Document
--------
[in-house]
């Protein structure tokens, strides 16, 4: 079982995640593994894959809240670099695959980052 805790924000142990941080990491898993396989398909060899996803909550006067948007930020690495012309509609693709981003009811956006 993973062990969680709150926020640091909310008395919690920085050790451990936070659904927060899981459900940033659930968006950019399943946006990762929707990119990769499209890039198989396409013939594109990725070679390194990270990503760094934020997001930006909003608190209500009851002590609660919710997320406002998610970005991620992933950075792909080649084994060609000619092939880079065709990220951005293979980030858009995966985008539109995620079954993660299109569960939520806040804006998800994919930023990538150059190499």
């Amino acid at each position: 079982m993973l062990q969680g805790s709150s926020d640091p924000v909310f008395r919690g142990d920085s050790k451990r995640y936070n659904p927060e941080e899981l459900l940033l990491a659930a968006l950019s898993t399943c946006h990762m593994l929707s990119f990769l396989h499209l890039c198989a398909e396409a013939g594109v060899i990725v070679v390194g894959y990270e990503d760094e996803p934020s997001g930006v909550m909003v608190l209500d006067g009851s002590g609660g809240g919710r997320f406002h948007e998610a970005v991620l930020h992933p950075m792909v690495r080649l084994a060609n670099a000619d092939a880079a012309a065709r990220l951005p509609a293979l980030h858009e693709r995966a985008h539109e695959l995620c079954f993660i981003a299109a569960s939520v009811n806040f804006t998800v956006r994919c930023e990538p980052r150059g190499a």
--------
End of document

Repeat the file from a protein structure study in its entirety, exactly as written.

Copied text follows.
[in-house]
């Protein structure tokens, strides 16, 4: 079982995640593994894959809240670099695959980052 805790924000142990941080990491898993396989398909060899996803909550006067948007930020690495012309509609693709981003009811956006 993973062990969680709150926020640091909310008395919690920085050790451990936070659904927060899981459900940033659930968006950019399943946006990762929707990119990769499209890039198989396409013939594109990725070679390194990270990503760094934020997001930006909003608190209500009851002590609660919710997320406002998610970005991620992933950075792909080649084994060609000619092939880079065709990220951005293979980030858009995966985008539109995620079954993660299109569960939520806040804006998800994919930023990538150059190499």
């Amino acid at each position: 079982m993973l062990q969680g805790s709150s926020d640091p924000v909310f008395r919690g142990d920085s050790k451990r995640y936070n659904p927060e941080e899981l459900l940033l990491a659930a968006l950019s898993t399943c946006h990762m593994l929707s990119f990769l396989h499209l890039c198989a398909e396409a013939g594109v060899i990725v070679v390194g894959y990270e990503d760094e996803p934020s997001g930006v909550m909003v608190l209500d006067g009851s002590g609660g809240g919710r997320f406002h948007e998610a970005v991620l930020h992933p950075m792909v690495r080649l084994a060609n670099a000619d092939a880079a012309a065709r990220l951005p509609a293979l980030h858009e693709r995966a985008h539109e695959l995620c079954f993660i981003a299109a569960s939520v009811n806040f804006t998800v956006r994919c930023e990538p980052r150059g190499a």